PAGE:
Croydon Food x Music Fest 2018
— 25 Jun 2018, 17:47 by Lauren Furey
This year’s festival may have coincided with England’s World Cup game against Panama but that still didn’t stop the good people of Croydon heading out to experience exquisite food from around the globe as well as quality cocktails and amazing summertime vibes.
2018 marks Croydon Food and Music Festival’s seventh year in the borough and it did not disappoint. The crowds were treated to incredible menus from almost 50 stalls dotted around Croydon’s Restaurant Quarter.
Speaking on the importance of the event, Mayor of Croydon, Bernadette Khan said, “it demonstrates the face of Croydon. It brings communities together, it brings cultures together, it brings families together, and everybody is enjoy themselves; there are so many happy and smiling faces”.
This year, there was not one, not two, but three Boxpark Croydon traders taking part in the action - Cronx, Yumn and Nanny Outars!
Mark Russell of the Cronx brewery said, “Croydon Food Festival cements the borough as a place to go for great food and drink”.
And great food and drink there was, too.
Croydon’s appetites were well and truly satisfied by the incredible offerings served up the vast array of traders on site for the day’s festivities. Nanny Outars, the Guyanese roti powerhouse has made huge waves since arriving in town and it was great to see, founder, Chris and his team serving their delicious roti wraps to the people of South Croydon. “This festival takes us back to our roots”, Chris commented, “we used to run market stalls pre-Boxpark, so this festival makes us feel really in touch with the local community.”
One point of note this year was the number of out-of-towner’s who had come into Croydon to experience the festival. Fern Champion, a Tooting resident, said “it’s such a fun and vibrant atmosphere. I’m not from Croydon but coming out here and seeing what the town has to offer has been fantastic. This festival really helps to put Croydon on the map.”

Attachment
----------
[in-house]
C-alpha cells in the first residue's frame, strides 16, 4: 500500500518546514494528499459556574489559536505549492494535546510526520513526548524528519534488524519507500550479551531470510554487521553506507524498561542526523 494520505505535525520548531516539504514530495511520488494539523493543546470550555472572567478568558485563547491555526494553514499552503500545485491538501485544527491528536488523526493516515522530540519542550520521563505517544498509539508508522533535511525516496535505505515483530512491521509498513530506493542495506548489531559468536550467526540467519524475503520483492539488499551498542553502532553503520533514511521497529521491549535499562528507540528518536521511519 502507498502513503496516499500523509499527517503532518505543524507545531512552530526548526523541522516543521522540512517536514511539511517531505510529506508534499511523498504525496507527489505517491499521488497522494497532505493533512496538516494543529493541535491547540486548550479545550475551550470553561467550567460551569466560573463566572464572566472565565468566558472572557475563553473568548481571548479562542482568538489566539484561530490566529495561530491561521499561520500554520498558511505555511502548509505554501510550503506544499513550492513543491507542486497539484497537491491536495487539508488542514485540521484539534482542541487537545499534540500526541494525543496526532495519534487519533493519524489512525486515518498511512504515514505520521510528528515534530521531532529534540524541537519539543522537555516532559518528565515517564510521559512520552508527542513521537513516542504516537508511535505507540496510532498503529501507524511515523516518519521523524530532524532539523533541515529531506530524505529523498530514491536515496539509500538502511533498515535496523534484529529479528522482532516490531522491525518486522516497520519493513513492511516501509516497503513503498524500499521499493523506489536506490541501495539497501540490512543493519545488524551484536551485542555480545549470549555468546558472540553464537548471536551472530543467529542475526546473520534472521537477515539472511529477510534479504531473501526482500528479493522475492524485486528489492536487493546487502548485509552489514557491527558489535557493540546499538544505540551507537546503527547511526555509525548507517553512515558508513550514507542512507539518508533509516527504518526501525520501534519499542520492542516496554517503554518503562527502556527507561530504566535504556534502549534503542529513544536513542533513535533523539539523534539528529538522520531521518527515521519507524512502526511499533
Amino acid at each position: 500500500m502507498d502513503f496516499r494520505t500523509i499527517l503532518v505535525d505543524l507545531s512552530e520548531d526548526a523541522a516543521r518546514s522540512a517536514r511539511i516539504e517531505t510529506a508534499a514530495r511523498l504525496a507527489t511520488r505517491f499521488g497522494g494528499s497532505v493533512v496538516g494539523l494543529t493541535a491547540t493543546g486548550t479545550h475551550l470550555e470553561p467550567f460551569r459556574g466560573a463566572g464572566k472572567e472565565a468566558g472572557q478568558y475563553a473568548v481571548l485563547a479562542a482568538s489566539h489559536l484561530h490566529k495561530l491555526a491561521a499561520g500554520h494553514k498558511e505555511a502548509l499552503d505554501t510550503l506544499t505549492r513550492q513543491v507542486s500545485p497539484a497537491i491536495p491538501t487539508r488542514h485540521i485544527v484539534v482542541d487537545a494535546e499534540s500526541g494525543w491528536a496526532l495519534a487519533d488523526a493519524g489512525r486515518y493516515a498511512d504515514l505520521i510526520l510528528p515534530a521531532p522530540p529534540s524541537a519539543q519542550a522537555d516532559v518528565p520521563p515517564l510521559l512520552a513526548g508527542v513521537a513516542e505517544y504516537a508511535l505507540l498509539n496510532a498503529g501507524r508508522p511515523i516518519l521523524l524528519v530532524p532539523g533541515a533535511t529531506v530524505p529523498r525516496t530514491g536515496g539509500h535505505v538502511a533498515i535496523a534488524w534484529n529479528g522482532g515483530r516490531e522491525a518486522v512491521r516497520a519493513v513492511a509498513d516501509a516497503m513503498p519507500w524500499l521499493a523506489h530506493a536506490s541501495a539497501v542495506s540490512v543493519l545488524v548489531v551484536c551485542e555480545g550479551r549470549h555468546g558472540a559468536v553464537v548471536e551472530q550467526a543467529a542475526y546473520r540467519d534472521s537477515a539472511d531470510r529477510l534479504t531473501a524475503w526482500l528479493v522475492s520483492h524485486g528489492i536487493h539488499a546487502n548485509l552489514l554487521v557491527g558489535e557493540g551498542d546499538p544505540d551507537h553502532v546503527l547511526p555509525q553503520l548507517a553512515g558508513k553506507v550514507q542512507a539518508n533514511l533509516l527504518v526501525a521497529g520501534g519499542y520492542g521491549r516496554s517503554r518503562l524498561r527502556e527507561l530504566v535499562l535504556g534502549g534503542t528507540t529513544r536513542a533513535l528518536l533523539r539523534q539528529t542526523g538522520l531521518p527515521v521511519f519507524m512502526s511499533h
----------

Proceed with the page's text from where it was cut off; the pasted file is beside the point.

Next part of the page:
It wasn’t just the food that was drawing the crowds. There was a host of incredible talent on the main stage as well as live music from the Scream Lounge and big beats from Croydon FM. Founder, Clive Campbell, said, “the festival has been an opportunity for us to reach out to people, we’re a community led station and so this is a way for us to engage with the people of Croydon”. Commenting on the nearby crowd who had gathered to dance to their set, Clive said, “look how many people are out here, how many cultures, it’s so mixed, it’s a great vibe. This is a true representation of Croydon”.
One key point that seemed to come out amongst the Croydon residents in attendance was how vital an event like this is to the culture and community of Croydon. A festival that celebrates so many of the successes in the area has helped to bring so many people of all ages, abilities and backgrounds together to create a positive and engaging atmosphere.
Bernadette Khan, Mayor of Croydon, expressed, in her speech to the crowds, how important it is to see “people coming together. It makes Croydon one of the best boroughs to live in.” When asked if she thought that the festival would still form a part of Croydon’s future, she responded, “absolutely! Croydon is one of the largest growing economies in London and this festival plays a part in that. Look at the business that has been generated, the expression of diversity; this is good for the people of Croydon and I hope that it expands”.
Croydon Food and Music Festival is very much a part of the drive to build lasting community relationships and long may it continue in its enormous success and cultural impact and outreach.